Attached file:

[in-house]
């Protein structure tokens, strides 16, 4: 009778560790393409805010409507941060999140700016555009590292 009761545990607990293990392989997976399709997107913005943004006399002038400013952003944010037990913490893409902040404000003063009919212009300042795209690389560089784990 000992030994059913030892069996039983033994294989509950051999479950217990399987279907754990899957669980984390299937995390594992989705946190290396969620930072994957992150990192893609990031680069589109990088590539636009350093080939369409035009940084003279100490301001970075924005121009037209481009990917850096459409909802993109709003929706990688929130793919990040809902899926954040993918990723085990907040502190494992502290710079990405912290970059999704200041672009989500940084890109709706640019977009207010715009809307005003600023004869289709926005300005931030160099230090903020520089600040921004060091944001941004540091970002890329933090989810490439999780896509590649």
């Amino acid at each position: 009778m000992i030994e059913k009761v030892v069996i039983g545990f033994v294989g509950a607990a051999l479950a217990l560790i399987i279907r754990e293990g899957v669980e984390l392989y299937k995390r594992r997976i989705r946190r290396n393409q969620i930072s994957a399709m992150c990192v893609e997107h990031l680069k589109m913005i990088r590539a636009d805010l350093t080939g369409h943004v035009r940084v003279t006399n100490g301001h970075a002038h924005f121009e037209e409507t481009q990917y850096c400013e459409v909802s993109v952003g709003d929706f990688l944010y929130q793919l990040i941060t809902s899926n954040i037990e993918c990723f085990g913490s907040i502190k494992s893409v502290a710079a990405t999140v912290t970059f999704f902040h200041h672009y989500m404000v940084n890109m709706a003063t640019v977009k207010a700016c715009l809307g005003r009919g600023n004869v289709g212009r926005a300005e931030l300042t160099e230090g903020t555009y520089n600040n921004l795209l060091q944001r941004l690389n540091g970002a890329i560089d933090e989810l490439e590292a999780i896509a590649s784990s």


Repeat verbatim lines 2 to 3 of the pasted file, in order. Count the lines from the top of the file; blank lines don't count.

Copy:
């Protein structure tokens, strides 16, 4: 009778560790393409805010409507941060999140700016555009590292 009761545990607990293990392989997976399709997107913005943004006399002038400013952003944010037990913490893409902040404000003063009919212009300042795209690389560089784990 000992030994059913030892069996039983033994294989509950051999479950217990399987279907754990899957669980984390299937995390594992989705946190290396969620930072994957992150990192893609990031680069589109990088590539636009350093080939369409035009940084003279100490301001970075924005121009037209481009990917850096459409909802993109709003929706990688929130793919990040809902899926954040993918990723085990907040502190494992502290710079990405912290970059999704200041672009989500940084890109709706640019977009207010715009809307005003600023004869289709926005300005931030160099230090903020520089600040921004060091944001941004540091970002890329933090989810490439999780896509590649």
């Amino acid at each position: 009778m000992i030994e059913k009761v030892v069996i039983g545990f033994v294989g509950a607990a051999l479950a217990l560790i399987i279907r754990e293990g899957v669980e984390l392989y299937k995390r594992r997976i989705r946190r290396n393409q969620i930072s994957a399709m992150c990192v893609e997107h990031l680069k589109m913005i990088r590539a636009d805010l350093t080939g369409h943004v035009r940084v003279t006399n100490g301001h970075a002038h924005f121009e037209e409507t481009q990917y850096c400013e459409v909802s993109v952003g709003d929706f990688l944010y929130q793919l990040i941060t809902s899926n954040i037990e993918c990723f085990g913490s907040i502190k494992s893409v502290a710079a990405t999140v912290t970059f999704f902040h200041h672009y989500m404000v940084n890109m709706a003063t640019v977009k207010a700016c715009l809307g005003r009919g600023n004869v289709g212009r926005a300005e931030l300042t160099e230090g903020t555009y520089n600040n921004l795209l060091q944001r941004l690389n540091g970002a890329i560089d933090e989810l490439e590292a999780i896509a590649s784990s």